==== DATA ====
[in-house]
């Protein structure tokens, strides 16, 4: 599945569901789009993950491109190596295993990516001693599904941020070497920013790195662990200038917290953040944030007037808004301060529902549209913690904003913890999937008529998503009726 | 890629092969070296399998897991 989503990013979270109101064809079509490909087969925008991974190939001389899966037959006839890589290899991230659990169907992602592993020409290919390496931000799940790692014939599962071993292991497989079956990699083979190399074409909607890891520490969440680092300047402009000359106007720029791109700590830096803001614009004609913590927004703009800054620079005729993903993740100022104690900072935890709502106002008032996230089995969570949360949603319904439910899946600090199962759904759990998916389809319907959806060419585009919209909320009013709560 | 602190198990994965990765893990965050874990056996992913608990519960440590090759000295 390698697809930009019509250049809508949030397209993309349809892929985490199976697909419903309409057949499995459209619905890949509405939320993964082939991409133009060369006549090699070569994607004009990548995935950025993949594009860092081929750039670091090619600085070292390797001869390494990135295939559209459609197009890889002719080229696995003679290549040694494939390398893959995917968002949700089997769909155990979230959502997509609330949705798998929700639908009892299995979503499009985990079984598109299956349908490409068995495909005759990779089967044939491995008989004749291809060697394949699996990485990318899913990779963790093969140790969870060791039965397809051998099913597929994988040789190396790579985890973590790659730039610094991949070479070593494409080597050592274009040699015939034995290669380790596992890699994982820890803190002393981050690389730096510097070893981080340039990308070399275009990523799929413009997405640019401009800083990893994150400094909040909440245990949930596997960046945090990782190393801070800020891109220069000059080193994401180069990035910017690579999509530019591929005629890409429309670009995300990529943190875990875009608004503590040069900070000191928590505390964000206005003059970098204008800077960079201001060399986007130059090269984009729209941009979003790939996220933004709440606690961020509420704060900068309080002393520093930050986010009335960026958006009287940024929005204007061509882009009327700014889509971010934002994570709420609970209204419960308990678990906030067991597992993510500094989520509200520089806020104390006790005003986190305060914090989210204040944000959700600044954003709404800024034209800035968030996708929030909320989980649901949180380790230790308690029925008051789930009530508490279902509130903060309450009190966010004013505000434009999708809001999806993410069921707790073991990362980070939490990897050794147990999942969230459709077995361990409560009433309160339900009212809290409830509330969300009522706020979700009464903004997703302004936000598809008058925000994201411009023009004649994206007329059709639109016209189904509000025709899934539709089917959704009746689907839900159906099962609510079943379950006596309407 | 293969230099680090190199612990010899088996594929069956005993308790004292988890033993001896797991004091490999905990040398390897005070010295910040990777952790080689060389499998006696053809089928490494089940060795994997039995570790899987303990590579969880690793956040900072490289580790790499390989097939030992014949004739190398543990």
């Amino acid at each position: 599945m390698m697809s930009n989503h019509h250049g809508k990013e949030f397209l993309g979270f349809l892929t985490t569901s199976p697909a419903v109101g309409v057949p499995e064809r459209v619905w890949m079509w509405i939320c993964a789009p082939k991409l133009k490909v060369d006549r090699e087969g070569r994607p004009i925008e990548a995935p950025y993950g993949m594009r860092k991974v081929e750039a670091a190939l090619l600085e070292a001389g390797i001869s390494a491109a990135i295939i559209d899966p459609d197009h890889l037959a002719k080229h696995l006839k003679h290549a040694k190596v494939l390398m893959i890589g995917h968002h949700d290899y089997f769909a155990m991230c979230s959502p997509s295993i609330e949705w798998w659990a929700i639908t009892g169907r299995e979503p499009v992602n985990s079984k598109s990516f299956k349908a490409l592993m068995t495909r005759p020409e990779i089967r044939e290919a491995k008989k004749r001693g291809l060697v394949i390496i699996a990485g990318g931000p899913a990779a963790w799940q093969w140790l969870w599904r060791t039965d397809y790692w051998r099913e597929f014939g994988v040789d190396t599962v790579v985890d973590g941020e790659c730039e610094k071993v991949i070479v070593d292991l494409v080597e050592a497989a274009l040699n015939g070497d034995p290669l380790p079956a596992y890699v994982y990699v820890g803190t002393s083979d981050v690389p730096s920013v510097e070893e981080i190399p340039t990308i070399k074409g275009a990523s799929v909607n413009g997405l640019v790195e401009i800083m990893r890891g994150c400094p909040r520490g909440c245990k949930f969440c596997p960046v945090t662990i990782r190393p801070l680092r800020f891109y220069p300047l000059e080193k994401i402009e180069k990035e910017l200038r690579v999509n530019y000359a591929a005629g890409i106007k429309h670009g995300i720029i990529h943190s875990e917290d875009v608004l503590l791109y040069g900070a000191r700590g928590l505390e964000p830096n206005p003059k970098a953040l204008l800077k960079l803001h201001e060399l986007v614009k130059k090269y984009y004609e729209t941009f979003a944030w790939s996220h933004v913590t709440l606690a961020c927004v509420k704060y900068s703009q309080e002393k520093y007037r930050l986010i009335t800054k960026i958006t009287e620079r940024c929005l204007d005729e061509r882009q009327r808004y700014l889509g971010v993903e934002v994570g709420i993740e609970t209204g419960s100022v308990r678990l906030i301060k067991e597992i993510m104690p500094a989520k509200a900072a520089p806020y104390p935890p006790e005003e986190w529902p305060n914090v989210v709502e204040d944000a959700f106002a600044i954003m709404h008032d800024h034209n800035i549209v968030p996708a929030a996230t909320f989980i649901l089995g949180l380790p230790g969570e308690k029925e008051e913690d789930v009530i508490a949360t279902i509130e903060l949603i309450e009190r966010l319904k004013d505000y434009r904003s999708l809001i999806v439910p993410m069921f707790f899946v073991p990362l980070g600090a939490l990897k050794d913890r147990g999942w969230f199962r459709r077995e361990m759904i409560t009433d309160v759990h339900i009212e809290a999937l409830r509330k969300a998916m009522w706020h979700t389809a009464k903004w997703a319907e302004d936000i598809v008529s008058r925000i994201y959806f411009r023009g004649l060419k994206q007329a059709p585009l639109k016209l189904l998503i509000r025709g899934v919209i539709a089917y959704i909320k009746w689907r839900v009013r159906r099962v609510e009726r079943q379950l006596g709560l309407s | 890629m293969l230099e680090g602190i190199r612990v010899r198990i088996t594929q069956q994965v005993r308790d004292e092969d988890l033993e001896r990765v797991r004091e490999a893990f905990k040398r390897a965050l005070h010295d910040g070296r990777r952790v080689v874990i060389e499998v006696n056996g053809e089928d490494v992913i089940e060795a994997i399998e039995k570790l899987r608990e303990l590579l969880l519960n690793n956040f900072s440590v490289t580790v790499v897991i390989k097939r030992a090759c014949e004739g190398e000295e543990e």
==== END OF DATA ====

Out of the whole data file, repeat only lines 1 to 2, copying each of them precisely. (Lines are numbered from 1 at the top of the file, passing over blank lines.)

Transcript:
[in-house]
């Protein structure tokens, strides 16, 4: 599945569901789009993950491109190596295993990516001693599904941020070497920013790195662990200038917290953040944030007037808004301060529902549209913690904003913890999937008529998503009726 | 890629092969070296399998897991 989503990013979270109101064809079509490909087969925008991974190939001389899966037959006839890589290899991230659990169907992602592993020409290919390496931000799940790692014939599962071993292991497989079956990699083979190399074409909607890891520490969440680092300047402009000359106007720029791109700590830096803001614009004609913590927004703009800054620079005729993903993740100022104690900072935890709502106002008032996230089995969570949360949603319904439910899946600090199962759904759990998916389809319907959806060419585009919209909320009013709560 | 602190198990994965990765893990965050874990056996992913608990519960440590090759000295 390698697809930009019509250049809508949030397209993309349809892929985490199976697909419903309409057949499995459209619905890949509405939320993964082939991409133009060369006549090699070569994607004009990548995935950025993949594009860092081929750039670091090619600085070292390797001869390494990135295939559209459609197009890889002719080229696995003679290549040694494939390398893959995917968002949700089997769909155990979230959502997509609330949705798998929700639908009892299995979503499009985990079984598109299956349908490409068995495909005759990779089967044939491995008989004749291809060697394949699996990485990318899913990779963790093969140790969870060791039965397809051998099913597929994988040789190396790579985890973590790659730039610094991949070479070593494409080597050592274009040699015939034995290669380790596992890699994982820890803190002393981050690389730096510097070893981080340039990308070399275009990523799929413009997405640019401009800083990893994150400094909040909440245990949930596997960046945090990782190393801070800020891109220069000059080193994401180069990035910017690579999509530019591929005629890409429309670009995300990529943190875990875009608004503590040069900070000191928590505390964000206005003059970098204008800077960079201001060399986007130059090269984009729209941009979003790939996220933004709440606690961020509420704060900068309080002393520093930050986010009335960026958006009287940024929005204007061509882009009327700014889509971010934002994570709420609970209204419960308990678990906030067991597992993510500094989520509200520089806020104390006790005003986190305060914090989210204040944000959700600044954003709404800024034209800035968030996708929030909320989980649901949180380790230790308690029925008051789930009530508490279902509130903060309450009190966010004013505000434009999708809001999806993410069921707790073991990362980070939490990897050794147990999942969230459709077995361990409560009433309160339900009212809290409830509330969300009522706020979700009464903004997703302004936000598809008058925000994201411009023009004649994206007329059709639109016209189904509000025709899934539709089917959704009746689907839900159906099962609510079943379950006596309407 | 293969230099680090190199612990010899088996594929069956005993308790004292988890033993001896797991004091490999905990040398390897005070010295910040990777952790080689060389499998006696053809089928490494089940060795994997039995570790899987303990590579969880690793956040900072490289580790790499390989097939030992014949004739190398543990």